Year – 2015
Country – USA
Production companies – Zipper Bros Films, Campfire
Director – Rodney Ascher
Interviewees – Siegfried Peters, Stephen Michael Joseph, Yatoya Toy, Nicole Bosworth, Elise Robson, Age Wilson
Have you ever suffered from ‘sleep paralysis’?
It can mean a lot different things and comes in many forms, but my personal experience is being asleep and then suddenly knowing I’m asleep. Sometimes I see my bedroom, not just in a dream, but really see it. I know where my body is and exactly what my eyes are looking at.
That’s when I want to wake up. But how?
I feel my body frozen in place, but I use every molecule of energy in me to shift it. It feels like the force I’m applying is devastating, and yet I don’t move even the tiniest bit. I still know I’m asleep but feel awake. As I keep forcing my body to move the frustration builds and there’s a part of me that begins to question if I ever can wake up.
Finally, I wake up.
As I do my body throws itself in whatever direction I was previously attempting to force it to. Then I’m out of breath and a little disturbed.
This is just my experience and it’s far from pleasant, but for some sleep paralysis is a daily occurrence and comes with much more than a twinge of the disturbed. For some, sleep paralysis is how demons reach out to us and then toy with us for their entertainment, and for others it is something else entirely.
Just describing the concept of sleep paralysis is likely to make most of us curious, and so when director Rodney Ascher experienced what he, at first, had no way to explain – he decided it was something to be explored and documented in more detail.
Ascher’s approach is to interview those who suffer from sleep paralysis from across the western world. Some have suffered since they were children and others have developed the symptoms as adults. They all carry harrowing tales of their experiences, some more frightening than others, and some have found a way to leave the experiences behind, while some have been left with no choice but to embrace it.
The talking head sections of interviews are edited together with ‘re-enactments’ or ‘visual demonstrations’ or what each interviewee is describing. Ascher attempts to make these sections the conventional form of frightening, often imitating what it’s like to listen to a ghost story while you visualise each moment. There’s a lot of nifty camera work, shadows and morphsuits to really make your skin crawl.
It’s also interesting to re-live the experience of each interviewee and listen to the similarities between their stories. Some similarities seem predictable and others don’t. They all describe being frozen in a spot but seeing their surroundings as if it were, with absolute certainty, real. However, some of the stories they recall are so much more than that.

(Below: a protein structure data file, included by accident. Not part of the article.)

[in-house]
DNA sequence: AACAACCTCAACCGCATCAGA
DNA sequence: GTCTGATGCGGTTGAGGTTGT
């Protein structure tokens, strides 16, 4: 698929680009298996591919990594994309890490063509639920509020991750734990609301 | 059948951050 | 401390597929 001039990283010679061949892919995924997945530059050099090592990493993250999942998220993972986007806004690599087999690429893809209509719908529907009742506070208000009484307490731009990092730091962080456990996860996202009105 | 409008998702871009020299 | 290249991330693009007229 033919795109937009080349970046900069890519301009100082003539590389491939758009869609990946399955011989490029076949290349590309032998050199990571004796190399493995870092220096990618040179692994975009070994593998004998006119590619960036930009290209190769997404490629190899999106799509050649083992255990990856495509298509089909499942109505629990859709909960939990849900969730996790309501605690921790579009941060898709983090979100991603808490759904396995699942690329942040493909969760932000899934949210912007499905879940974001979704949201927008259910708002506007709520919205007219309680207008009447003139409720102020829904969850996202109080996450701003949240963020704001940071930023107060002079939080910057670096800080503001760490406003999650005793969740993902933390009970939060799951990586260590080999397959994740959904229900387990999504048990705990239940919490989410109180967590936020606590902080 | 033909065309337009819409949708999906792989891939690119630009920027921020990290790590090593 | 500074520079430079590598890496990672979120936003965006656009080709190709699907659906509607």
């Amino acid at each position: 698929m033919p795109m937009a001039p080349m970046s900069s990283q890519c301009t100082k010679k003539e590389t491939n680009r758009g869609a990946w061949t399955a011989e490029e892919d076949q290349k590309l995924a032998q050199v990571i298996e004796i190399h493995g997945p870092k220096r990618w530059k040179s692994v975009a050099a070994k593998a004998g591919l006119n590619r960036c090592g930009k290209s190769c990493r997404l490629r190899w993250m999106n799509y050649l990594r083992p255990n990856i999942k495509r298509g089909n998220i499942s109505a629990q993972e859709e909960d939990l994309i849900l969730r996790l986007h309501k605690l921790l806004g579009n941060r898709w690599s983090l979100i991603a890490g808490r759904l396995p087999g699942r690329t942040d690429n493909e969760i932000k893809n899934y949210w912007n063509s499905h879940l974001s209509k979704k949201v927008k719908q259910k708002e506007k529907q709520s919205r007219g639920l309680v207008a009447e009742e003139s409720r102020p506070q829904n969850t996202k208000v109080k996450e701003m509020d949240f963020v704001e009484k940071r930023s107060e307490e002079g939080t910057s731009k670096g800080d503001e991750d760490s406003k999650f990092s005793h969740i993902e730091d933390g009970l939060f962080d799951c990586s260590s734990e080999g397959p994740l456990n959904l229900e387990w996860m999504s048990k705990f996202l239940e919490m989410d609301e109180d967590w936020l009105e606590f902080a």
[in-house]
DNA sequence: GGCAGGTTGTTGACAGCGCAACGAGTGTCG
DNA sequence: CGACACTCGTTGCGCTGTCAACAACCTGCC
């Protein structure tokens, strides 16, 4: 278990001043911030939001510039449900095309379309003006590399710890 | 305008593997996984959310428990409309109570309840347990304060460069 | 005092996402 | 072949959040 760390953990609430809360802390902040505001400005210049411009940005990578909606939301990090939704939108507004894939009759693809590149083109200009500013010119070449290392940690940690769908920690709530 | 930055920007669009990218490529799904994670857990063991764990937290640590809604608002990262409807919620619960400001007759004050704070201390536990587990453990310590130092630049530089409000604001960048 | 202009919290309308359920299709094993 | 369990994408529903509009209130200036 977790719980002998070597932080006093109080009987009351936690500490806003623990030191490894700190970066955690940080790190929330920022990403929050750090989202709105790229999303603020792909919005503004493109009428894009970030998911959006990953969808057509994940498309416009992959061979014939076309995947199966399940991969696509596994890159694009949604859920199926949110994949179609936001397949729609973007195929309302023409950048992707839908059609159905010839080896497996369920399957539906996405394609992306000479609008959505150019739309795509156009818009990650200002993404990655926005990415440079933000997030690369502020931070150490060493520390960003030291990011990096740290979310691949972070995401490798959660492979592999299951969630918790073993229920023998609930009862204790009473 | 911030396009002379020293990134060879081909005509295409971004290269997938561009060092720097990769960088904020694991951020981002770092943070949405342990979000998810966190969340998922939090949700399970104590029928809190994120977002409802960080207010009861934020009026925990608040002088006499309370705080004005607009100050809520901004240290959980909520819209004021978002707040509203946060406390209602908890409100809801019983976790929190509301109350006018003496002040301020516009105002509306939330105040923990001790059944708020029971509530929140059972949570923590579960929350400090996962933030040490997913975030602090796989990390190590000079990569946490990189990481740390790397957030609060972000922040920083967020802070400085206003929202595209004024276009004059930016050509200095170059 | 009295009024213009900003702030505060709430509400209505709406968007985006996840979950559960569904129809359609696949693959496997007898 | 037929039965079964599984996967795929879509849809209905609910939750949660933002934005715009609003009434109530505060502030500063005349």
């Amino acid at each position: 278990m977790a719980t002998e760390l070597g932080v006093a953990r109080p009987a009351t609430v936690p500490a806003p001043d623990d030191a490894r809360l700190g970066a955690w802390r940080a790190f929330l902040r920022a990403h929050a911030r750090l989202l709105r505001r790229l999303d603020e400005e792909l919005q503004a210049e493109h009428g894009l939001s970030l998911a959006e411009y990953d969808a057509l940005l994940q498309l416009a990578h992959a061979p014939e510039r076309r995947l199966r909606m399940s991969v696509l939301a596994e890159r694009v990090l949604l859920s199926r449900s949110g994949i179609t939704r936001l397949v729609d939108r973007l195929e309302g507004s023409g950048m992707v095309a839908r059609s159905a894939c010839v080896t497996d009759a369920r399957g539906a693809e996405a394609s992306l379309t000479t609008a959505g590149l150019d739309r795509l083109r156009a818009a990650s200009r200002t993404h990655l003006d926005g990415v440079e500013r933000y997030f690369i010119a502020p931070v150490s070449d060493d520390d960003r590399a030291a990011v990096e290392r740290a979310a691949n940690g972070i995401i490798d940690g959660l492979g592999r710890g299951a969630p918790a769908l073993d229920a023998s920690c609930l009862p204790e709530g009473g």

I wouldn’t say you need to have suffered a night of terror in order to find the film interesting, though it is satisfying to hear other people agree with your thoughts.
Ascher’s agenda is obvious from the start. He makes no real attempt to convince the audience that any of this is fact. This could be frustrating for some, because he doesn’t make any revelations or delve into the psyche of someone who suffers with sleep paralysis. Instead what he does is try to recreate ‘the nightmare’ of a sleep paralysis attack, and allows these people to explain exactly how it feels to each of them personally.
The re-enactments can feel a little ridiculous at times, and some of the participants he has chosen for the documentary are questionable, but that seems to be his point. There is one brief shot of Ascher speaking to a man who has suffered with sleep paralysis attacks since being an infant and can still recall them perfectly. Ascher seems genuinely interested in his account but also entirely noncommittal to whether or not he feels the same way.
I found The Nightmare to be a little too flamboyant overall but I did enjoy it. It’s not as frightening as you think it might be when you start watching, and it’s not the greatest example of documentary filmmaking, but it’s almost B-movie documenting – which is a lot of fun. Ascher isn’t about to change your life, but the subject is worth watching whether you have your own experiences or not, and it leaves you hoping your mind (or the demons) will let you sleep peacefully tonight.